The effect is global, entire countries in lockdown, thousands at intensive care units, medical community making a huge sacrifice, leaders are tensed, markets are empty and entire industries in complete standstill. Obviously business is not as usual.
Epidemics are not unprecedented in the history or mankind, though not usual either. The world has witnessed severe epidemics where the millions of lives were lost. The recent Corona virus COVID-19 is unique in the sense of its geographical expansion and pandemic status. Nonetheless, we remain hopeful in the mercy of almighty and we are committed to obey the instructions of our government.
Business is not as usual:
The recent corona out-break has posed reasonable threats over the legitimate expectation of business across the globe. Who is responsible for this threat and who shall take over the liability of negative impact? It is quite evident that the fault lies on none as it was completely beyond human control.
This leaves several questions on the table. Is it possible to ask all the stakeholders to concur a piece of the liability? How about the employees, can they be asked to support the business by way of compromising their salary and other entitlements? Will the employer be justifiable on reducing the salary as the revenues are deteriorated by COVID-19? Will it be fair to prioritize the other dues over the employee debt? What are the legal repercussions of unpaid leave arrangements?
The employers perspective:
There have been several unexpected incidents in the markets such as payment delays, market disruption, supply chain blockage, travel restrictions, etc.
One solution could be a reduced salary for this month, though there are questions of the legality of this. From next month, the only option is to send the staff on unpaid leave or set-off the annual leave to minimize operational expenses.
The employees perspective:
Employees are fully aware about the market situations, but how they can survive without a salary.
While they are willing to stand by the company during this difficult time, how can they justify a reduced salary? They did not ask for a doubled salary when the company had a high turnover. They are also quite clueless about the legal framework of being handed out reduced salaries or being told to take leave. They are unsure of what to do.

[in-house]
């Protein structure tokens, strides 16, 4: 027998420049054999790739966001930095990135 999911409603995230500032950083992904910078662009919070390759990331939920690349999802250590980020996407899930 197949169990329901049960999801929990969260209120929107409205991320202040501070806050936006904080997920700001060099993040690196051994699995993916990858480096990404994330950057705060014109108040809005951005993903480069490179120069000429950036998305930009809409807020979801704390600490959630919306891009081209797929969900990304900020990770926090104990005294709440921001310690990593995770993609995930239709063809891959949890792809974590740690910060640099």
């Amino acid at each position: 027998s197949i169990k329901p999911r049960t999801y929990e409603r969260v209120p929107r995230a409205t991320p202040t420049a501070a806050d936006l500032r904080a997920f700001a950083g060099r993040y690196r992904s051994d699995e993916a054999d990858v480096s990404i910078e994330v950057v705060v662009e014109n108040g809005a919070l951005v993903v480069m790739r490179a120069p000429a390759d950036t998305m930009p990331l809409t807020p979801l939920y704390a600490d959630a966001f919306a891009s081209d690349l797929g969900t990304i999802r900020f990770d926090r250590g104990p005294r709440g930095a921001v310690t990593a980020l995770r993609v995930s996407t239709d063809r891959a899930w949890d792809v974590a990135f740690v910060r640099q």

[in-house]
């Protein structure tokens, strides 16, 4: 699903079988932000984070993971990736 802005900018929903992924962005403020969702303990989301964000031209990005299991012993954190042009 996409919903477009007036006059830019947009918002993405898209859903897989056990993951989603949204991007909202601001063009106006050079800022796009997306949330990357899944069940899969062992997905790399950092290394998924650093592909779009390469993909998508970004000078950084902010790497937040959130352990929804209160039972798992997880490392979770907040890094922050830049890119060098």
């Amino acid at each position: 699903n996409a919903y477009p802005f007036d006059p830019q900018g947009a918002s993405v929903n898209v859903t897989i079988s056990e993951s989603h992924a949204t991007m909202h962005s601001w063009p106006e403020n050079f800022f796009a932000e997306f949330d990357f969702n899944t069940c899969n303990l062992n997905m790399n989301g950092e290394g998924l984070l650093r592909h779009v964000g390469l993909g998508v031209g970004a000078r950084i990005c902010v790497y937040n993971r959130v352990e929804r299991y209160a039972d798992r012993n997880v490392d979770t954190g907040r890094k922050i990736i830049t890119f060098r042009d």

What is the legal perspective on this?
In Accordance with Article 76 of UAE Federal Law No.8 of 1980: It is the discretion of the employer to fix the date of Annual Leave. It is not within the law to send the staff on unpaid leave unless otherwise mutually agreed between the employer and employee. Such consensus should be devoid of duress. The employee debt shall have priority over the other debt subjects to the applicable laws and regulations. The argument of force majeure may not be easy to prove as the employer has to prove the impossibility of performance in respect of salary commitments after giving the due consideration to the cash reserve and other requirements under the Commercial companies Law.
However, the government interventions and departmental decrees are crucial.
These concerns are not of higher relevance for well moving companies with huge turn over, yet they must consider this given the uncertainty in the mid term. Since the employment law is welfare legislation, it will be construed in accordance to purposive interpretation of statute. A fair approach to the issue in compliance to the laws and regulations would mitigate the greater risk in all perspective.
At the end, on moral ground: stand with employer and support the employee as you are a family together.
Here, I close the thoughts with the words of Sheikh Mohamed bin Zayed Al Nahyan, Crown prince of Abu Dhabi and Deputy Supreme Commander of United Arab Emirates Armed Forces, “We will get through the ongoing tough times and survive the myriad challenges that we and the entire world are experiencing. The hard time will pass anyway; we might just as well put that passing time to get stronger than before,”